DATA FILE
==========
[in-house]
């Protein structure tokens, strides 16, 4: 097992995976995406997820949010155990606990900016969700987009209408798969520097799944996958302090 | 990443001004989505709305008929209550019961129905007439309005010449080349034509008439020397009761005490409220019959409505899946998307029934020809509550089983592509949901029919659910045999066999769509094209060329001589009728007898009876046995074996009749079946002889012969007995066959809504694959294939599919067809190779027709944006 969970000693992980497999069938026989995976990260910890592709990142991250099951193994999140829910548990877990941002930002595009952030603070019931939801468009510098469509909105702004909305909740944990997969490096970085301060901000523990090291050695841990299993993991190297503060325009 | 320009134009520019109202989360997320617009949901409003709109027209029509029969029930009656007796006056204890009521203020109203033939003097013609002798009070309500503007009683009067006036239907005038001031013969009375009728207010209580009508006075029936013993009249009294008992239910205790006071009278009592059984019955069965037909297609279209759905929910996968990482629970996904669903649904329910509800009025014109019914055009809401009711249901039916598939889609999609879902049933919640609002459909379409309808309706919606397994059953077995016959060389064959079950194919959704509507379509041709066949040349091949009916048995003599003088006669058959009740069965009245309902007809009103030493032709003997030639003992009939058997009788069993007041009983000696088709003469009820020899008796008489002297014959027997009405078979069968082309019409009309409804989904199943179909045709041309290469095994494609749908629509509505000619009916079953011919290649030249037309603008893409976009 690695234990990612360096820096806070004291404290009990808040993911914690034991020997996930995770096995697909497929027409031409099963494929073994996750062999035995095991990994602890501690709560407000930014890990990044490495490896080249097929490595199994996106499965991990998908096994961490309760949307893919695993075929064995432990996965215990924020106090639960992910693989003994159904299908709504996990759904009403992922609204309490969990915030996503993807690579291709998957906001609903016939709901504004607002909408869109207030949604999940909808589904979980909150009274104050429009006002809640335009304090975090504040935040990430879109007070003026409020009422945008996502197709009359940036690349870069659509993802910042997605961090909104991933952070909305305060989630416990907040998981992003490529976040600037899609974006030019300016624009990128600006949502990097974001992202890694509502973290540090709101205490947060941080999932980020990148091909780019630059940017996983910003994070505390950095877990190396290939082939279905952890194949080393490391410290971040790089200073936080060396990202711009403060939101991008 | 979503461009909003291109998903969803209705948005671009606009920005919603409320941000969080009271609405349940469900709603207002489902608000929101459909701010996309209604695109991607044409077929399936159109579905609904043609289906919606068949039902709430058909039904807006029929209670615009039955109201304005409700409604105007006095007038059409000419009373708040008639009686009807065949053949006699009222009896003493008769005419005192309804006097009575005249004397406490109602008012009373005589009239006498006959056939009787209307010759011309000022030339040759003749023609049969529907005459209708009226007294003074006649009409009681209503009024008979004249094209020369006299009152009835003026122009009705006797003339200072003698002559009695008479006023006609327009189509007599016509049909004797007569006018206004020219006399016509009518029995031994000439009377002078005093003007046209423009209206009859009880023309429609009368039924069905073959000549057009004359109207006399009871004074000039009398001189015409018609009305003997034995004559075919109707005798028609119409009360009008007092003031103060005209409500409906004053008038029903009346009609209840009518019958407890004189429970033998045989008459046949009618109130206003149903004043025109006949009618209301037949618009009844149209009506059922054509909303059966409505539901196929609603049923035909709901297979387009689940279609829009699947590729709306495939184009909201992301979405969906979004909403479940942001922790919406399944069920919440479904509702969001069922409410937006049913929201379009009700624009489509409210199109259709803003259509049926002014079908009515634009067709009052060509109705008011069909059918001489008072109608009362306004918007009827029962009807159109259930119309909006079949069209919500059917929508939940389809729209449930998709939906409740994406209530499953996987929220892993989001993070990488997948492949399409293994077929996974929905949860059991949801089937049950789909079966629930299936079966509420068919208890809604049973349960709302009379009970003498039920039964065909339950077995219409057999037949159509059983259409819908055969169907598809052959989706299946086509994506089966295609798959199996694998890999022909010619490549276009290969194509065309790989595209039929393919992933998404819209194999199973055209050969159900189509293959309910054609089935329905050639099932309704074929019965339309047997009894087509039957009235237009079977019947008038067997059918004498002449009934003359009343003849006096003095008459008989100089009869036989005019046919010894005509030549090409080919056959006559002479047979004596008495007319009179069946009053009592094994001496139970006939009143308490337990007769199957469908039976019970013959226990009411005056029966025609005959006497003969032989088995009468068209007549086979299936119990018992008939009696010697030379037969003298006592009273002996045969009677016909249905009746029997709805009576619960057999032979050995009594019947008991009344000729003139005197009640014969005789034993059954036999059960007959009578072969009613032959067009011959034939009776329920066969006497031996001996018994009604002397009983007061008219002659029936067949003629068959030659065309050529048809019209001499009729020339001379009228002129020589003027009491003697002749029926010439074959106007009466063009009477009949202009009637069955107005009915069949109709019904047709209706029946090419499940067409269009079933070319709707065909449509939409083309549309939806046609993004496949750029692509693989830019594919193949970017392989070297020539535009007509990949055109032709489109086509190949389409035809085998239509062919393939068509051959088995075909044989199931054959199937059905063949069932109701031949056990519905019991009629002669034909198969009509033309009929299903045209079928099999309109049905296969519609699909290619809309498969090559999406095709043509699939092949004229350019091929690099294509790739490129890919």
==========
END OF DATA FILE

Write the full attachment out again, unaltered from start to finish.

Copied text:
[in-house]
């Protein structure tokens, strides 16, 4: 097992995976995406997820949010155990606990900016969700987009209408798969520097799944996958302090 | 990443001004989505709305008929209550019961129905007439309005010449080349034509008439020397009761005490409220019959409505899946998307029934020809509550089983592509949901029919659910045999066999769509094209060329001589009728007898009876046995074996009749079946002889012969007995066959809504694959294939599919067809190779027709944006 969970000693992980497999069938026989995976990260910890592709990142991250099951193994999140829910548990877990941002930002595009952030603070019931939801468009510098469509909105702004909305909740944990997969490096970085301060901000523990090291050695841990299993993991190297503060325009 | 320009134009520019109202989360997320617009949901409003709109027209029509029969029930009656007796006056204890009521203020109203033939003097013609002798009070309500503007009683009067006036239907005038001031013969009375009728207010209580009508006075029936013993009249009294008992239910205790006071009278009592059984019955069965037909297609279209759905929910996968990482629970996904669903649904329910509800009025014109019914055009809401009711249901039916598939889609999609879902049933919640609002459909379409309808309706919606397994059953077995016959060389064959079950194919959704509507379509041709066949040349091949009916048995003599003088006669058959009740069965009245309902007809009103030493032709003997030639003992009939058997009788069993007041009983000696088709003469009820020899008796008489002297014959027997009405078979069968082309019409009309409804989904199943179909045709041309290469095994494609749908629509509505000619009916079953011919290649030249037309603008893409976009 690695234990990612360096820096806070004291404290009990808040993911914690034991020997996930995770096995697909497929027409031409099963494929073994996750062999035995095991990994602890501690709560407000930014890990990044490495490896080249097929490595199994996106499965991990998908096994961490309760949307893919695993075929064995432990996965215990924020106090639960992910693989003994159904299908709504996990759904009403992922609204309490969990915030996503993807690579291709998957906001609903016939709901504004607002909408869109207030949604999940909808589904979980909150009274104050429009006002809640335009304090975090504040935040990430879109007070003026409020009422945008996502197709009359940036690349870069659509993802910042997605961090909104991933952070909305305060989630416990907040998981992003490529976040600037899609974006030019300016624009990128600006949502990097974001992202890694509502973290540090709101205490947060941080999932980020990148091909780019630059940017996983910003994070505390950095877990190396290939082939279905952890194949080393490391410290971040790089200073936080060396990202711009403060939101991008 | 979503461009909003291109998903969803209705948005671009606009920005919603409320941000969080009271609405349940469900709603207002489902608000929101459909701010996309209604695109991607044409077929399936159109579905609904043609289906919606068949039902709430058909039904807006029929209670615009039955109201304005409700409604105007006095007038059409000419009373708040008639009686009807065949053949006699009222009896003493008769005419005192309804006097009575005249004397406490109602008012009373005589009239006498006959056939009787209307010759011309000022030339040759003749023609049969529907005459209708009226007294003074006649009409009681209503009024008979004249094209020369006299009152009835003026122009009705006797003339200072003698002559009695008479006023006609327009189509007599016509049909004797007569006018206004020219006399016509009518029995031994000439009377002078005093003007046209423009209206009859009880023309429609009368039924069905073959000549057009004359109207006399009871004074000039009398001189015409018609009305003997034995004559075919109707005798028609119409009360009008007092003031103060005209409500409906004053008038029903009346009609209840009518019958407890004189429970033998045989008459046949009618109130206003149903004043025109006949009618209301037949618009009844149209009506059922054509909303059966409505539901196929609603049923035909709901297979387009689940279609829009699947590729709306495939184009909201992301979405969906979004909403479940942001922790919406399944069920919440479904509702969001069922409410937006049913929201379009009700624009489509409210199109259709803003259509049926002014079908009515634009067709009052060509109705008011069909059918001489008072109608009362306004918007009827029962009807159109259930119309909006079949069209919500059917929508939940389809729209449930998709939906409740994406209530499953996987929220892993989001993070990488997948492949399409293994077929996974929905949860059991949801089937049950789909079966629930299936079966509420068919208890809604049973349960709302009379009970003498039920039964065909339950077995219409057999037949159509059983259409819908055969169907598809052959989706299946086509994506089966295609798959199996694998890999022909010619490549276009290969194509065309790989595209039929393919992933998404819209194999199973055209050969159900189509293959309910054609089935329905050639099932309704074929019965339309047997009894087509039957009235237009079977019947008038067997059918004498002449009934003359009343003849006096003095008459008989100089009869036989005019046919010894005509030549090409080919056959006559002479047979004596008495007319009179069946009053009592094994001496139970006939009143308490337990007769199957469908039976019970013959226990009411005056029966025609005959006497003969032989088995009468068209007549086979299936119990018992008939009696010697030379037969003298006592009273002996045969009677016909249905009746029997709805009576619960057999032979050995009594019947008991009344000729003139005197009640014969005789034993059954036999059960007959009578072969009613032959067009011959034939009776329920066969006497031996001996018994009604002397009983007061008219002659029936067949003629068959030659065309050529048809019209001499009729020339001379009228002129020589003027009491003697002749029926010439074959106007009466063009009477009949202009009637069955107005009915069949109709019904047709209706029946090419499940067409269009079933070319709707065909449509939409083309549309939806046609993004496949750029692509693989830019594919193949970017392989070297020539535009007509990949055109032709489109086509190949389409035809085998239509062919393939068509051959088995075909044989199931054959199937059905063949069932109701031949056990519905019991009629002669034909198969009509033309009929299903045209079928099999309109049905296969519609699909290619809309498969090559999406095709043509699939092949004229350019091929690099294509790739490129890919």